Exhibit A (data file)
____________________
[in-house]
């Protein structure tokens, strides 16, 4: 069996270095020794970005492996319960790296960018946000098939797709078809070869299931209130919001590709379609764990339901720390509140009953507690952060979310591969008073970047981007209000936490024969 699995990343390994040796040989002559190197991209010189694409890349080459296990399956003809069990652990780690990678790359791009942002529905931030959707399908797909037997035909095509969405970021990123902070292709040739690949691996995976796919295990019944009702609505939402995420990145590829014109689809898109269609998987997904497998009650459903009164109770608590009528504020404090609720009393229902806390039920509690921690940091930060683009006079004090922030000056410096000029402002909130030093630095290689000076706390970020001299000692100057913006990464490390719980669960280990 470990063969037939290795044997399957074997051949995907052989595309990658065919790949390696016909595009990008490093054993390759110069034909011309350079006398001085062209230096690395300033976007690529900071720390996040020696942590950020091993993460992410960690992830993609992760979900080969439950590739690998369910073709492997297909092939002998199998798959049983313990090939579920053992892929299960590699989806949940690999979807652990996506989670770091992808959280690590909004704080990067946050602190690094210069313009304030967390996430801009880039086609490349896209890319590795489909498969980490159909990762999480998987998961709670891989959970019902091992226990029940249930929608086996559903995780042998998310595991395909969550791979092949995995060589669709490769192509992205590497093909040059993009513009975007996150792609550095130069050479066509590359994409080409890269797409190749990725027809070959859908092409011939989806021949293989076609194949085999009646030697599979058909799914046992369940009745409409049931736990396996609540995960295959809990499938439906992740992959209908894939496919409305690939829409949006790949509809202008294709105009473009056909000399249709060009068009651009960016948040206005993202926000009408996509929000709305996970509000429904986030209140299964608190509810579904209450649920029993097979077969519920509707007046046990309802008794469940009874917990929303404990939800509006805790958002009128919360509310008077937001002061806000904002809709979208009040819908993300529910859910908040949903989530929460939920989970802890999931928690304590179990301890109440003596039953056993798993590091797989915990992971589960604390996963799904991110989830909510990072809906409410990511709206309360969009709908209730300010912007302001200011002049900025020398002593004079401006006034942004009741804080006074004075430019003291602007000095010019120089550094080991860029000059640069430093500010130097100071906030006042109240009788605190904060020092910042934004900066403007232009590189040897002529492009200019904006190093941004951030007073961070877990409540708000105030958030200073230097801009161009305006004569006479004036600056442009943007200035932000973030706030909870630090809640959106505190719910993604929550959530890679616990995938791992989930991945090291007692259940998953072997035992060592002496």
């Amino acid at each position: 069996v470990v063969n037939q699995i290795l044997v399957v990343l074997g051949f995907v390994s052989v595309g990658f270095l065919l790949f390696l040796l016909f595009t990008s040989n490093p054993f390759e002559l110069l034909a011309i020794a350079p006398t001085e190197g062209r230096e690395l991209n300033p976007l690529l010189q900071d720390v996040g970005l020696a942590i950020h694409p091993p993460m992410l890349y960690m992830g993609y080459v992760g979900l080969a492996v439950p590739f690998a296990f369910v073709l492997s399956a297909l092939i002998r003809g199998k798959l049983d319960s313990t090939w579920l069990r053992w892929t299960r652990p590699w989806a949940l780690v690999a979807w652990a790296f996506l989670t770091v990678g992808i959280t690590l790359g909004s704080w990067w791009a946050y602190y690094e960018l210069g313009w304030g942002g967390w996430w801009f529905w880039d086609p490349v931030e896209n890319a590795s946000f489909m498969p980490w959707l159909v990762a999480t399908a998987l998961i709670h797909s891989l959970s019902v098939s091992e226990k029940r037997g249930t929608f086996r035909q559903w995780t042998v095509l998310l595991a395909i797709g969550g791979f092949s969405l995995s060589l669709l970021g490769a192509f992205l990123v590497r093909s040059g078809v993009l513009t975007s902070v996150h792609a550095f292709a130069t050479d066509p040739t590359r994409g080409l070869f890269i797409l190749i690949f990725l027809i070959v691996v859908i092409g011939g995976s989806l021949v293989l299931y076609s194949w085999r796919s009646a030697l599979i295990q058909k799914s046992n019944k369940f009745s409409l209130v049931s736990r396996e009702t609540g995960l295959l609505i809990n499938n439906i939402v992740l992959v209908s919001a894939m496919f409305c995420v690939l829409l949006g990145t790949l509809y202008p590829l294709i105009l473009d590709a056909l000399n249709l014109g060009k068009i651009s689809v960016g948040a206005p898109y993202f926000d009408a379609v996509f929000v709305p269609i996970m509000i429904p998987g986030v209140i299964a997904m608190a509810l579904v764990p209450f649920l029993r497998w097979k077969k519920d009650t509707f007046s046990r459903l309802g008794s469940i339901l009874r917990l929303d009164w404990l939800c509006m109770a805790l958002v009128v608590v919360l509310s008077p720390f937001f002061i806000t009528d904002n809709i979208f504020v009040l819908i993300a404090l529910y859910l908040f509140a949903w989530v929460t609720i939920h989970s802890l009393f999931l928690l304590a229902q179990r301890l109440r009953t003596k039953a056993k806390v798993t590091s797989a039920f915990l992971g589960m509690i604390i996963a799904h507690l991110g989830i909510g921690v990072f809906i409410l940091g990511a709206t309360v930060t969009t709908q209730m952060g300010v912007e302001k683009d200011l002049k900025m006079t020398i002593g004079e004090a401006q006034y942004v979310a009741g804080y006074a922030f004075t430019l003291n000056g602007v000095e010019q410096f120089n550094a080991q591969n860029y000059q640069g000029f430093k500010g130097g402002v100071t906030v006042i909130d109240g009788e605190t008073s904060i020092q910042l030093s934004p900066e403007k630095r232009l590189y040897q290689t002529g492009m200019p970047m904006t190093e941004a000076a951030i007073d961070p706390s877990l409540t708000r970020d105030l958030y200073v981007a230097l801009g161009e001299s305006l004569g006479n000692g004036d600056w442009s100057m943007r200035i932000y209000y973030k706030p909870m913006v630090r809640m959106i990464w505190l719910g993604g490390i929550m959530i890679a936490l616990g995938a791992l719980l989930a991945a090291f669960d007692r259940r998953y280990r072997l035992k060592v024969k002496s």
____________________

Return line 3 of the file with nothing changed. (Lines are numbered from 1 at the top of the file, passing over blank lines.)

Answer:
């Amino acid at each position: 069996v470990v063969n037939q699995i290795l044997v399957v990343l074997g051949f995907v390994s052989v595309g990658f270095l065919l790949f390696l040796l016909f595009t990008s040989n490093p054993f390759e002559l110069l034909a011309i020794a350079p006398t001085e190197g062209r230096e690395l991209n300033p976007l690529l010189q900071d720390v996040g970005l020696a942590i950020h694409p091993p993460m992410l890349y960690m992830g993609y080459v992760g979900l080969a492996v439950p590739f690998a296990f369910v073709l492997s399956a297909l092939i002998r003809g199998k798959l049983d319960s313990t090939w579920l069990r053992w892929t299960r652990p590699w989806a949940l780690v690999a979807w652990a790296f996506l989670t770091v990678g992808i959280t690590l790359g909004s704080w990067w791009a946050y602190y690094e960018l210069g313009w304030g942002g967390w996430w801009f529905w880039d086609p490349v931030e896209n890319a590795s946000f489909m498969p980490w959707l159909v990762a999480t399908a998987l998961i709670h797909s891989l959970s019902v098939s091992e226990k029940r037997g249930t929608f086996r035909q559903w995780t042998v095509l998310l595991a395909i797709g969550g791979f092949s969405l995995s060589l669709l970021g490769a192509f992205l990123v590497r093909s040059g078809v993009l513009t975007s902070v996150h792609a550095f292709a130069t050479d066509p040739t590359r994409g080409l070869f890269i797409l190749i690949f990725l027809i070959v691996v859908i092409g011939g995976s989806l021949v293989l299931y076609s194949w085999r796919s009646a030697l599979i295990q058909k799914s046992n019944k369940f009745s409409l209130v049931s736990r396996e009702t609540g995960l295959l609505i809990n499938n439906i939402v992740l992959v209908s919001a894939m496919f409305c995420v690939l829409l949006g990145t790949l509809y202008p590829l294709i105009l473009d590709a056909l000399n249709l014109g060009k068009i651009s689809v960016g948040a206005p898109y993202f926000d009408a379609v996509f929000v709305p269609i996970m509000i429904p998987g986030v209140i299964a997904m608190a509810l579904v764990p209450f649920l029993r497998w097979k077969k519920d009650t509707f007046s046990r459903l309802g008794s469940i339901l009874r917990l929303d009164w404990l939800c509006m109770a805790l958002v009128v608590v919360l509310s008077p720390f937001f002061i806000t009528d904002n809709i979208f504020v009040l819908i993300a404090l529910y859910l908040f509140a949903w989530v929460t609720i939920h989970s802890l009393f999931l928690l304590a229902q179990r301890l109440r009953t003596k039953a056993k806390v798993t590091s797989a039920f915990l992971g589960m509690i604390i996963a799904h507690l991110g989830i909510g921690v990072f809906i409410l940091g990511a709206t309360v930060t969009t709908q209730m952060g300010v912007e302001k683009d200011l002049k900025m006079t020398i002593g004079e004090a401006q006034y942004v979310a009741g804080y006074a922030f004075t430019l003291n000056g602007v000095e010019q410096f120089n550094a080991q591969n860029y000059q640069g000029f430093k500010g130097g402002v100071t906030v006042i909130d109240g009788e605190t008073s904060i020092q910042l030093s934004p900066e403007k630095r232009l590189y040897q290689t002529g492009m200019p970047m904006t190093e941004a000076a951030i007073d961070p706390s877990l409540t708000r970020d105030l958030y200073v981007a230097l801009g161009e001299s305006l004569g006479n000692g004036d600056w442009s100057m943007r200035i932000y209000y973030k706030p909870m913006v630090r809640m959106i990464w505190l719910g993604g490390i929550m959530i890679a936490l616990g995938a791992l719980l989930a991945a090291f669960d007692r259940r998953y280990r072997l035992k060592v024969k002496s």